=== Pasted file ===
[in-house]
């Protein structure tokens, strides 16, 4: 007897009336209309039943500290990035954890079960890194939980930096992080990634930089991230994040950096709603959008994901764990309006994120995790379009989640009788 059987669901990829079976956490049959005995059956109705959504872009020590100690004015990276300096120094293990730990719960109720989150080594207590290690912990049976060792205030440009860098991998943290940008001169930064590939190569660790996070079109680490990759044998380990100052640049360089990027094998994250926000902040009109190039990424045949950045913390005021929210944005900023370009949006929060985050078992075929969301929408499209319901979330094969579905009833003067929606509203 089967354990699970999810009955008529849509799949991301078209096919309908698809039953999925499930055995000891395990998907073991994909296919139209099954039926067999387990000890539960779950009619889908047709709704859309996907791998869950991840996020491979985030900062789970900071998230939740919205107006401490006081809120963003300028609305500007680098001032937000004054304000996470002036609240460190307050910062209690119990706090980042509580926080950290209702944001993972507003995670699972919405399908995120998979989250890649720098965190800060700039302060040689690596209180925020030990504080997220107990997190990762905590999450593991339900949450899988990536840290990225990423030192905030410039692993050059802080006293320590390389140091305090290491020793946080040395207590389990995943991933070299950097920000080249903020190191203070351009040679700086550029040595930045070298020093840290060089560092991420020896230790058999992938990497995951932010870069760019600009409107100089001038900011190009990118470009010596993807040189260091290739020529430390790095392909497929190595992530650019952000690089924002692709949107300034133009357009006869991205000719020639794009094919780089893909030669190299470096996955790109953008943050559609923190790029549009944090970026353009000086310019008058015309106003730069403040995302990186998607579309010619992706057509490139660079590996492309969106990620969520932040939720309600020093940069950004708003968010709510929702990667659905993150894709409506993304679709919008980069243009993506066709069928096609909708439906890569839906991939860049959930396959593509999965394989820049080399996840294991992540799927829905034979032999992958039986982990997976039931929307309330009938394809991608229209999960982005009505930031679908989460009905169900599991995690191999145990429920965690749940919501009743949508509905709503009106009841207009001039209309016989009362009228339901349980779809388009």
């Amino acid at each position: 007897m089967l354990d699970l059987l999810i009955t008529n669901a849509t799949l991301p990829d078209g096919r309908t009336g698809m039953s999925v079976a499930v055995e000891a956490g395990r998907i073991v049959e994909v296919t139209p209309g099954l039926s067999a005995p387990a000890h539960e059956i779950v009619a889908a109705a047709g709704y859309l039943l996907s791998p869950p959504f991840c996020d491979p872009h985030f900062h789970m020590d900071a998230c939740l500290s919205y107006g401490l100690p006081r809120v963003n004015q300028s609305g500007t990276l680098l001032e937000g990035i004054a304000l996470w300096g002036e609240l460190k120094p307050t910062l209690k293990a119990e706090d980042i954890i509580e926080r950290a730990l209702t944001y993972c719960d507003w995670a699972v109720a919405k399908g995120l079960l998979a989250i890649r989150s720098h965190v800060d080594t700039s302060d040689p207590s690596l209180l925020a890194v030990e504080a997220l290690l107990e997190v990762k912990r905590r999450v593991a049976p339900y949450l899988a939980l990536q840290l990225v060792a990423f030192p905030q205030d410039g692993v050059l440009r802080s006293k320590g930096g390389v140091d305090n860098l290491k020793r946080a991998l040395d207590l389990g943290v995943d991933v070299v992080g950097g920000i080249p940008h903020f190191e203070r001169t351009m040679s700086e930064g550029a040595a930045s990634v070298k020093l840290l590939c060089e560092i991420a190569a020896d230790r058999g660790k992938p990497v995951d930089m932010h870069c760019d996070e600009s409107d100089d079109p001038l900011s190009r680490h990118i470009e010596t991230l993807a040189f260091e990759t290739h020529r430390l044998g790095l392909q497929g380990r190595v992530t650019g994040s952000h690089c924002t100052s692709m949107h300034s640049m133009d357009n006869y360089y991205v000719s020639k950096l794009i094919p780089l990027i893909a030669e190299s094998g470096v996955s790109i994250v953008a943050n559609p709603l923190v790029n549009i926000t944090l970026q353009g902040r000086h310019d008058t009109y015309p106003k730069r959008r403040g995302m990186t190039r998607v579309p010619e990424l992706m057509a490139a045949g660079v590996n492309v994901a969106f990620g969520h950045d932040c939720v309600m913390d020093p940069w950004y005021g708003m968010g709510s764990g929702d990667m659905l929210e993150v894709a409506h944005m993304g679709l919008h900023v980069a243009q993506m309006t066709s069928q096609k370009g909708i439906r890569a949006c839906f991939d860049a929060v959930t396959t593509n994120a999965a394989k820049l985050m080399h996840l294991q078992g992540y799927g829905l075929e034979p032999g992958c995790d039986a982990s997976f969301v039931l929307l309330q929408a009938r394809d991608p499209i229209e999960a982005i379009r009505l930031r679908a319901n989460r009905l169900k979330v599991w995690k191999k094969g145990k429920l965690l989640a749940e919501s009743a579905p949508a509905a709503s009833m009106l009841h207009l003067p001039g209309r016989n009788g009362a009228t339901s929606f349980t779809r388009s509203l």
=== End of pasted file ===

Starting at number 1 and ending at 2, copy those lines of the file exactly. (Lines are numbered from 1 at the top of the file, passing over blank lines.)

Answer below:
[in-house]
């Protein structure tokens, strides 16, 4: 007897009336209309039943500290990035954890079960890194939980930096992080990634930089991230994040950096709603959008994901764990309006994120995790379009989640009788 059987669901990829079976956490049959005995059956109705959504872009020590100690004015990276300096120094293990730990719960109720989150080594207590290690912990049976060792205030440009860098991998943290940008001169930064590939190569660790996070079109680490990759044998380990100052640049360089990027094998994250926000902040009109190039990424045949950045913390005021929210944005900023370009949006929060985050078992075929969301929408499209319901979330094969579905009833003067929606509203 089967354990699970999810009955008529849509799949991301078209096919309908698809039953999925499930055995000891395990998907073991994909296919139209099954039926067999387990000890539960779950009619889908047709709704859309996907791998869950991840996020491979985030900062789970900071998230939740919205107006401490006081809120963003300028609305500007680098001032937000004054304000996470002036609240460190307050910062209690119990706090980042509580926080950290209702944001993972507003995670699972919405399908995120998979989250890649720098965190800060700039302060040689690596209180925020030990504080997220107990997190990762905590999450593991339900949450899988990536840290990225990423030192905030410039692993050059802080006293320590390389140091305090290491020793946080040395207590389990995943991933070299950097920000080249903020190191203070351009040679700086550029040595930045070298020093840290060089560092991420020896230790058999992938990497995951932010870069760019600009409107100089001038900011190009990118470009010596993807040189260091290739020529430390790095392909497929190595992530650019952000690089924002692709949107300034133009357009006869991205000719020639794009094919780089893909030669190299470096996955790109953008943050559609923190790029549009944090970026353009000086310019008058015309106003730069403040995302990186998607579309010619992706057509490139660079590996492309969106990620969520932040939720309600020093940069950004708003968010709510929702990667659905993150894709409506993304679709919008980069243009993506066709069928096609909708439906890569839906991939860049959930396959593509999965394989820049080399996840294991992540799927829905034979032999992958039986982990997976039931929307309330009938394809991608229209999960982005009505930031679908989460009905169900599991995690191999145990429920965690749940919501009743949508509905709503009106009841207009001039209309016989009362009228339901349980779809388009």